I remember when I was young and seeing my dad leaning close to my mother’s ear whispering, “Harry down the street has a …” Dad would look around the room to make sure no one was within earshot. “Harry has a growth.”
Everyone would avoid Harry as if he had been diagnosed with the clap. It was the big c word and had a big stigma attached. CANCER.
Roll the clock forward 40 years and things have changed for the better.
Cancer is talked about at the dinner table. People are only too happy to help and even raise money for the purpose of conquering this crushing disease. The media floodgates have really opened on this debilitating sickness.
I feel fortunate that support was all around me during my cancer journey, unlike some people of an era gone by. If I felt melancholy or out of sorts there was always someone there to assess the situation and give me a cuddle or a kick, whatever I needed.
In 2005 I was diagnosed with high grade breast cancer. High grade meaning the bloody thing had teeth and its primary purpose was to take me out. After the doctor told me I had a breast tumour I drove around aimlessly with ky jelly over my boobs and on my steering wheel, as well as vomit in a beach towel on the passenger seat of my car. My body had decided to give up my lunch with the news that I was harbouring an alien in one of my girls.
The very first person I told was the coffee shop owner who worked next to my salon. He put his hand on my shoulder and asked in a soft toned voice, “Are you OK?” I became a sniffling sap. Spluttering between gasps I managed to tell him what had transpired at the clinic. As the tears began to subside the numbness set in and what was at first a terrible shock had become a challenge of survival as I got my head around the nightmare.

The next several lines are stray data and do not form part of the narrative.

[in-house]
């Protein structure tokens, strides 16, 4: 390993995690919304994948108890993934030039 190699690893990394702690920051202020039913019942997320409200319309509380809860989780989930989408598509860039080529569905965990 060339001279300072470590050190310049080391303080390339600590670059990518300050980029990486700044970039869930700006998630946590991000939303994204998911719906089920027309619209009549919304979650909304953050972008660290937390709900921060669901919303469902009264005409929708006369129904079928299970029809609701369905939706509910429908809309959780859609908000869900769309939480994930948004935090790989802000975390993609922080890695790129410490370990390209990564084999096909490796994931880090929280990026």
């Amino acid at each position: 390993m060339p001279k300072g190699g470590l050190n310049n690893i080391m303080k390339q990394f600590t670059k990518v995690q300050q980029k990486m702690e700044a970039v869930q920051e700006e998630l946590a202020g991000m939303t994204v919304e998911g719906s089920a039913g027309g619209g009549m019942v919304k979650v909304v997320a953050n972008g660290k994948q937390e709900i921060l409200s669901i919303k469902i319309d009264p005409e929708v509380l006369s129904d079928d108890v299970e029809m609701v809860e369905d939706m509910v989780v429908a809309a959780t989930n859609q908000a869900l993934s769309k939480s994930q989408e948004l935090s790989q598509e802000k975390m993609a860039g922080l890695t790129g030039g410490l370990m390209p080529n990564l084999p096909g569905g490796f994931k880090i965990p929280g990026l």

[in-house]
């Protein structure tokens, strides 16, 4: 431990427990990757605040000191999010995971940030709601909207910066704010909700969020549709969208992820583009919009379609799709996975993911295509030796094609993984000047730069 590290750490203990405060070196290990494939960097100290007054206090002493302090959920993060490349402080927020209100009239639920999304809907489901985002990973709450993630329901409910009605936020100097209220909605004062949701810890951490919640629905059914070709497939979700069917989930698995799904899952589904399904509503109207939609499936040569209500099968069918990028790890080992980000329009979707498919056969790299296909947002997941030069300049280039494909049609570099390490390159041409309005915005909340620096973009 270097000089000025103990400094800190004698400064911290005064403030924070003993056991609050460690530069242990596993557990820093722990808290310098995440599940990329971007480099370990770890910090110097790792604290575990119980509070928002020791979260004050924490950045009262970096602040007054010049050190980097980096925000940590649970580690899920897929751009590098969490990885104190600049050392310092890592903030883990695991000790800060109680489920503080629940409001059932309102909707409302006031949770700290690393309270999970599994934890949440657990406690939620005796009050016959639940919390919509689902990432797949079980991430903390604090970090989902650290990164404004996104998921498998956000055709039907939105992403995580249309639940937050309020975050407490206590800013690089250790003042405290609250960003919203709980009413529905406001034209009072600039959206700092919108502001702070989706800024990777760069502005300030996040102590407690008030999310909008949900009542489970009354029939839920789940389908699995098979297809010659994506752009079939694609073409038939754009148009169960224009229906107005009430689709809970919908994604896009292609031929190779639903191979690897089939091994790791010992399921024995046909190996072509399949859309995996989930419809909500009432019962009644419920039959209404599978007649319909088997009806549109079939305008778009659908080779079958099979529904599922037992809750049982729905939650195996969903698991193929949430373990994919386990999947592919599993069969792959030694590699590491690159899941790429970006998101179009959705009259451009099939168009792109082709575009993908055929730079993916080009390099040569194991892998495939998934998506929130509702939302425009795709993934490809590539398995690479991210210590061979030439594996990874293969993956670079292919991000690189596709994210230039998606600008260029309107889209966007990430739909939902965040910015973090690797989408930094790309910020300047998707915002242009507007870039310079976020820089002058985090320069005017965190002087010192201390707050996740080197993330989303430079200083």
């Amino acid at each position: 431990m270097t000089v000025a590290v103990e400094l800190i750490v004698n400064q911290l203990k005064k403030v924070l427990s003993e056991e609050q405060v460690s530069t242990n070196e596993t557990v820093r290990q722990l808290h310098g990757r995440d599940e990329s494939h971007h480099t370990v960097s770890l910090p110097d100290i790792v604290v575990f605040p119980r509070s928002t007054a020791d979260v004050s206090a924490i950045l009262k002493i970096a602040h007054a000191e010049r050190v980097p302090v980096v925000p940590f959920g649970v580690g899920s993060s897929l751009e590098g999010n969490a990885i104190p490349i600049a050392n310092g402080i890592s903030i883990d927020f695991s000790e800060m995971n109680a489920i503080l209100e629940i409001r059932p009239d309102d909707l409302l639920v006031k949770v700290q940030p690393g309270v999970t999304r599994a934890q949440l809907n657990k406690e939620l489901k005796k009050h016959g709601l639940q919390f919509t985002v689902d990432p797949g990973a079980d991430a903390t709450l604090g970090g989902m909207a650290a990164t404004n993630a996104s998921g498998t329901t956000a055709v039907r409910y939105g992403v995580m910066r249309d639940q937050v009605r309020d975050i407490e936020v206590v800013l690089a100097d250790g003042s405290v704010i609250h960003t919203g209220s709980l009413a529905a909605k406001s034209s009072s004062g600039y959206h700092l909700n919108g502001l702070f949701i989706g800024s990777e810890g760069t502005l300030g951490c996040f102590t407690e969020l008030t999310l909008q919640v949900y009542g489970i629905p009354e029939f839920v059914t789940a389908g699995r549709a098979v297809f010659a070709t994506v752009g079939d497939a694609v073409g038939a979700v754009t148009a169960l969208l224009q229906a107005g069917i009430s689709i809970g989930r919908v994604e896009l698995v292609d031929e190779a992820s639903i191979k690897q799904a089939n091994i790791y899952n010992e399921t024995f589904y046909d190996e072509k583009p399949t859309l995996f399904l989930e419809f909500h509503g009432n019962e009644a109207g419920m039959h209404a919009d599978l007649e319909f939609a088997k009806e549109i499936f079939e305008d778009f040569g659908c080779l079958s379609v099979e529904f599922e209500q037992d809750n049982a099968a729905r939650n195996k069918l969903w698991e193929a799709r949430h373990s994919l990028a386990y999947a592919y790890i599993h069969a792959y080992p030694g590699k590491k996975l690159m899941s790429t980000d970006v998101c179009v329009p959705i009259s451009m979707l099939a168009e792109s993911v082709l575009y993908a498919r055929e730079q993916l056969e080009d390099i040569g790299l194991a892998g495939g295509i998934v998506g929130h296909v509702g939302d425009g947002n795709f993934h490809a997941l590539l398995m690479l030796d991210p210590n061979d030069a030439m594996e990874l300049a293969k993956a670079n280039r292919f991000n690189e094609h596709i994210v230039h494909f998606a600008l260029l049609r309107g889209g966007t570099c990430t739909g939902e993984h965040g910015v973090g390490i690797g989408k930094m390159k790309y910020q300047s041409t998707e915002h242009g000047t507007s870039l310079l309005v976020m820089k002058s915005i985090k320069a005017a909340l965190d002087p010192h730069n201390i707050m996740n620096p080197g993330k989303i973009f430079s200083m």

I waited until I felt in control of myself before telling my daughter. She was only 10 years old so I didn’t want to go into fine details but at the same time I didn’t want to lie to her by answering the question I dreaded “Are you going to die?”. Instead I white washed it a little.
“I don’t believe I will die from this. The doctor is going to take the lump away so it can’t grow any more. And guess what? We’re going to Luna Park this weekend!”. A smile quickly replaced her tears.
My journey was an experience to say the least and not always easy, but as the years rolled on after surgery I did get my life back. As for my daughter? Well, I was never going to win that one so easily.
“Mum!” she said, “I’ve been on Google and high grade breast cancers CAN kill you. You lied to me!”
Image credit: serezniy/123RF Stock Photo